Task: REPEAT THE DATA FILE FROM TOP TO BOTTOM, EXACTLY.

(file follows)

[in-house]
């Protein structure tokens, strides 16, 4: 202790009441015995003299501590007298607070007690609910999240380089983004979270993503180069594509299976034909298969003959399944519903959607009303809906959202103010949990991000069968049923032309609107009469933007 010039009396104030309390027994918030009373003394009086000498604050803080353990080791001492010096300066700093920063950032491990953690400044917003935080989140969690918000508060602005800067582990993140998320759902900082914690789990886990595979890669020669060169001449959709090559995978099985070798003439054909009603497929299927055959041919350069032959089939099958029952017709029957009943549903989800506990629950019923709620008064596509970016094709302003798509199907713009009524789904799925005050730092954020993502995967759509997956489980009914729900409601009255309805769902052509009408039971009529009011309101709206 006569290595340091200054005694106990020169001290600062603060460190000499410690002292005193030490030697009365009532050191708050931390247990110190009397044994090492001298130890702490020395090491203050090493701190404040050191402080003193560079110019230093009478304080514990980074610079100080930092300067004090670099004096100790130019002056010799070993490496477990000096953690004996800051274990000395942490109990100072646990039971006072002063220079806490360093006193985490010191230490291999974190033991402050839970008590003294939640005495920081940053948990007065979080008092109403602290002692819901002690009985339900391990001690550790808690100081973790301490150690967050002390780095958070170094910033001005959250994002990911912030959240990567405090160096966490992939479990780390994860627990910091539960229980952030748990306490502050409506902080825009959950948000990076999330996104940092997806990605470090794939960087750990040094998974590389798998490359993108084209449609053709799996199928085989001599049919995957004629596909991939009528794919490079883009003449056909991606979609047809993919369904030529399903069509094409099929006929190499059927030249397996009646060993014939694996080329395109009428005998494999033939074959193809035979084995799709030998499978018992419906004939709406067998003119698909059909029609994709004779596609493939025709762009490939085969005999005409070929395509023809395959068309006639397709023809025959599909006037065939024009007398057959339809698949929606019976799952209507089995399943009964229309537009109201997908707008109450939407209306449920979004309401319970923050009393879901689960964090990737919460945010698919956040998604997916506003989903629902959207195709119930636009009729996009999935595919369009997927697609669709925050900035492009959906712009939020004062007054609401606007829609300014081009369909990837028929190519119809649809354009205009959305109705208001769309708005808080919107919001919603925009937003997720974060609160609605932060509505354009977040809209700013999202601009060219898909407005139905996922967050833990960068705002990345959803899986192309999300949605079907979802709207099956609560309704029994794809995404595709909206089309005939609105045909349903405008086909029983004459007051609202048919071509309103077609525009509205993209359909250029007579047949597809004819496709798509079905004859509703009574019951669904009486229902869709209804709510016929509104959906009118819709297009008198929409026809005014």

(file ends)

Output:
[in-house]
């Protein structure tokens, strides 16, 4: 202790009441015995003299501590007298607070007690609910999240380089983004979270993503180069594509299976034909298969003959399944519903959607009303809906959202103010949990991000069968049923032309609107009469933007 010039009396104030309390027994918030009373003394009086000498604050803080353990080791001492010096300066700093920063950032491990953690400044917003935080989140969690918000508060602005800067582990993140998320759902900082914690789990886990595979890669020669060169001449959709090559995978099985070798003439054909009603497929299927055959041919350069032959089939099958029952017709029957009943549903989800506990629950019923709620008064596509970016094709302003798509199907713009009524789904799925005050730092954020993502995967759509997956489980009914729900409601009255309805769902052509009408039971009529009011309101709206 006569290595340091200054005694106990020169001290600062603060460190000499410690002292005193030490030697009365009532050191708050931390247990110190009397044994090492001298130890702490020395090491203050090493701190404040050191402080003193560079110019230093009478304080514990980074610079100080930092300067004090670099004096100790130019002056010799070993490496477990000096953690004996800051274990000395942490109990100072646990039971006072002063220079806490360093006193985490010191230490291999974190033991402050839970008590003294939640005495920081940053948990007065979080008092109403602290002692819901002690009985339900391990001690550790808690100081973790301490150690967050002390780095958070170094910033001005959250994002990911912030959240990567405090160096966490992939479990780390994860627990910091539960229980952030748990306490502050409506902080825009959950948000990076999330996104940092997806990605470090794939960087750990040094998974590389798998490359993108084209449609053709799996199928085989001599049919995957004629596909991939009528794919490079883009003449056909991606979609047809993919369904030529399903069509094409099929006929190499059927030249397996009646060993014939694996080329395109009428005998494999033939074959193809035979084995799709030998499978018992419906004939709406067998003119698909059909029609994709004779596609493939025709762009490939085969005999005409070929395509023809395959068309006639397709023809025959599909006037065939024009007398057959339809698949929606019976799952209507089995399943009964229309537009109201997908707008109450939407209306449920979004309401319970923050009393879901689960964090990737919460945010698919956040998604997916506003989903629902959207195709119930636009009729996009999935595919369009997927697609669709925050900035492009959906712009939020004062007054609401606007829609300014081009369909990837028929190519119809649809354009205009959305109705208001769309708005808080919107919001919603925009937003997720974060609160609605932060509505354009977040809209700013999202601009060219898909407005139905996922967050833990960068705002990345959803899986192309999300949605079907979802709207099956609560309704029994794809995404595709909206089309005939609105045909349903405008086909029983004459007051609202048919071509309103077609525009509205993209359909250029007579047949597809004819496709798509079905004859509703009574019951669904009486229902869709209804709510016929509104959906009118819709297009008198929409026809005014």